We'll be demonstrating this in the next section which is a method to deploy the project from a custom GitHub repository i.e. by setting up everything ourselves and then attaching the Railway app for deployment. The benefit of this method is that we can configure some already existing Django applications by tinkering a bit.

Deploying from GitHub repository to Railway

This is the second method for deploying the Railway project. For this we need a proper Django Project, we will set up a django application from scratch, I have already created a simple CRUD application in Django for a Blog on GitHub. This won't be a Django guide for setting up views and creating models, I've explained all the setup of the django-blog in my Django Basics series.

Creating a Django Application

For deploying an app, we definitely need an app, we need to create a basic Django application to deploy on the web. We'll be creating a simple blog application with a couple of views and a simple model structure. As for the database, we'll be using Postgres as Railway has an database service for it and it is pretty easy to configure.

Set up a virtual environment

We need to set up a virtual environment in order to keep the Django project neat and tidy by managing the project-specific dependencies and packages. We can use the virtualenv package to isolate a python project from the rest of the system.

# install the virtualenv package
pip install virtualenv

# create a virtual env for the project
virtualenv .venv

# activate the virtualenv
Windows:
.venv\Scripts\activate

Linux/macOS:
source .venv/bin/activate

This will set up the project nicely for a Django project, you now install the core Django package and get started with creating a Django application.

# install django
pip install django

# start a django project
django-admin startproject blog .

cd blog

# create a application in django project
python manage.py createapp api

# Create some models, views, URLs, templates

# run the server
python manage.py runserver

We assume you already have a Django project configured with some basic URLs, views, and templates or static files as per your project and requirements, for this tutorial I will be using the simple blog application from my previous Django tutorials as a reference. As said earlier, you can follow along with my Django Basics series and refer to the Blog Application project on GitHub.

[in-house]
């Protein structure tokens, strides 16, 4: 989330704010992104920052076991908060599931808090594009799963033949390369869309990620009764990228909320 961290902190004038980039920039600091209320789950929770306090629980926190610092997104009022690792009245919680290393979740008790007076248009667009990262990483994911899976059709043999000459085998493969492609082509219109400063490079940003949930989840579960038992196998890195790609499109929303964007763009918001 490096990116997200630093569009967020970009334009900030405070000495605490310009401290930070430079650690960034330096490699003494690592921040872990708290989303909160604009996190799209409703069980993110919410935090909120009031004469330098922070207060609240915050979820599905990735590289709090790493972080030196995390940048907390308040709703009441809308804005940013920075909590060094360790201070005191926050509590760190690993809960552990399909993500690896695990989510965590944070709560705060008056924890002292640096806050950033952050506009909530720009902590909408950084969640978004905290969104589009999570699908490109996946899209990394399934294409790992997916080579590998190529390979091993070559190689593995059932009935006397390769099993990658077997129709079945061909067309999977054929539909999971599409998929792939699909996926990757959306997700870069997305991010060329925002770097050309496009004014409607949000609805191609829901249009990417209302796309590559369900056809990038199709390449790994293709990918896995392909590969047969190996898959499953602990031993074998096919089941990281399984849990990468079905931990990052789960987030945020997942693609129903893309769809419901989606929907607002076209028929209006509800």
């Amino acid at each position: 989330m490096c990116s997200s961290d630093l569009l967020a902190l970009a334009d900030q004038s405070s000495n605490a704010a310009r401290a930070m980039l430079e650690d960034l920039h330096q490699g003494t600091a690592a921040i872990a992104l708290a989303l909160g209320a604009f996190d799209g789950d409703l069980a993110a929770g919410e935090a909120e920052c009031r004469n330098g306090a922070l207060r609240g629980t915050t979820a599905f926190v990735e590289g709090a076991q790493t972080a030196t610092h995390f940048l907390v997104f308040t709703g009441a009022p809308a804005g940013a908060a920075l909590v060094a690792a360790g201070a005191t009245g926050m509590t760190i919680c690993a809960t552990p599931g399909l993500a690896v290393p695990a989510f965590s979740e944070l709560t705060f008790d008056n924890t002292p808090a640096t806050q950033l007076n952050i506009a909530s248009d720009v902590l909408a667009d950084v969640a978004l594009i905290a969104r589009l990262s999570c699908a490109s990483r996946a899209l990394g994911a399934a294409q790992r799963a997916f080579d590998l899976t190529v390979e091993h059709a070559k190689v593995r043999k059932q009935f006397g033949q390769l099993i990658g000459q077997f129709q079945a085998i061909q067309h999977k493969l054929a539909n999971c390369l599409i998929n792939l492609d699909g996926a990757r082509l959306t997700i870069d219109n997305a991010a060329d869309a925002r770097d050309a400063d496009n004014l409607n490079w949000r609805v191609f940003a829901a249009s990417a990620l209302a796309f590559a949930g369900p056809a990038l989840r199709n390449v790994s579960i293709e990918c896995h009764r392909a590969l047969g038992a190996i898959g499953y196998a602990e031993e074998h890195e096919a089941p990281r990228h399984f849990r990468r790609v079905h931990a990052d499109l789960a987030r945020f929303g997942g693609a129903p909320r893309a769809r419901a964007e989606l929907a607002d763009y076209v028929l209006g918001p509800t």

Configuring the Django Application

Make sure to create and activate the virtual environment for this django project. This should be done to manage the dependencies and packages used in the project. If you are not aware of the virtual environment and django setup, you can follow up with this post.

Creating a runtime.txt file

Now, Firstly we need to specify which type and version of language we are using. Since Django is a Python-based web framework, we need to select the python version in a text file.

runtime.txt

python-3.9.5

Here, the version can be anything as per your project and the packages installed.

Creating requirements.txt file

We'll first create a requirements.txt file for storing all the dependencies and packages installed in the application. This will help in installing dependencies while deploying the application. We can either use a requirements.txt file using virtualenv or a Pipfile using Pipenv. Both serve the same purpose but a bit differently.

Assuming you are in an isolated virtual environment for this Django project, you can create a requirements.txt file using the below command:

Make sure the virtualenv is activated before running the command:

pip freeze > requirements.txt

This will create a simple text file that contains the package names along with the versions used in the current virtual environment. A simple Django requirements file would look something like this:

asgiref==3.4.1
Django==3.2.11
pytz==2021.3
sqlparse==0.4.2
typing_extensions==4.0.1

pip freeze command